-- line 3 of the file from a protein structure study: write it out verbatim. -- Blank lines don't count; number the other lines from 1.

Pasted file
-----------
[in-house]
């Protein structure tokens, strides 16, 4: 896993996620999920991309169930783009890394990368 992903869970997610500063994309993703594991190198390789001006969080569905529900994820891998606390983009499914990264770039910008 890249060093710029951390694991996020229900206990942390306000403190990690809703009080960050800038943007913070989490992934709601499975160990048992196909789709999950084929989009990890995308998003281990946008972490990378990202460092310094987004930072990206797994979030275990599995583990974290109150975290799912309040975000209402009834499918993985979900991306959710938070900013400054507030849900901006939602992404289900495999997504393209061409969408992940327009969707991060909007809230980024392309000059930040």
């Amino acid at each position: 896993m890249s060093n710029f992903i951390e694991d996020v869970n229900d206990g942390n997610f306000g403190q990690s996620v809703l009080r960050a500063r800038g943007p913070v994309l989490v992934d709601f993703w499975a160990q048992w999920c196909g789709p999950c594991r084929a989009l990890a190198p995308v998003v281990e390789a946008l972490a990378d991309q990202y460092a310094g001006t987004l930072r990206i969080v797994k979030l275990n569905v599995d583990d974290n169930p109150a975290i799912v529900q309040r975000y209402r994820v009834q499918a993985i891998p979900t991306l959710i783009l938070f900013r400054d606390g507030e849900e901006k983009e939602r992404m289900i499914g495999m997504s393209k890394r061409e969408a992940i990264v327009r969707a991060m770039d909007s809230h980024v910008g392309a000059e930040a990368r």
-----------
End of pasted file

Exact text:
């Amino acid at each position: 896993m890249s060093n710029f992903i951390e694991d996020v869970n229900d206990g942390n997610f306000g403190q990690s996620v809703l009080r960050a500063r800038g943007p913070v994309l989490v992934d709601f993703w499975a160990q048992w999920c196909g789709p999950c594991r084929a989009l990890a190198p995308v998003v281990e390789a946008l972490a990378d991309q990202y460092a310094g001006t987004l930072r990206i969080v797994k979030l275990n569905v599995d583990d974290n169930p109150a975290i799912v529900q309040r975000y209402r994820v009834q499918a993985i891998p979900t991306l959710i783009l938070f900013r400054d606390g507030e849900e901006k983009e939602r992404m289900i499914g495999m997504s393209k890394r061409e969408a992940i990264v327009r969707a991060m770039d909007s809230h980024v910008g392309a000059e930040a990368r």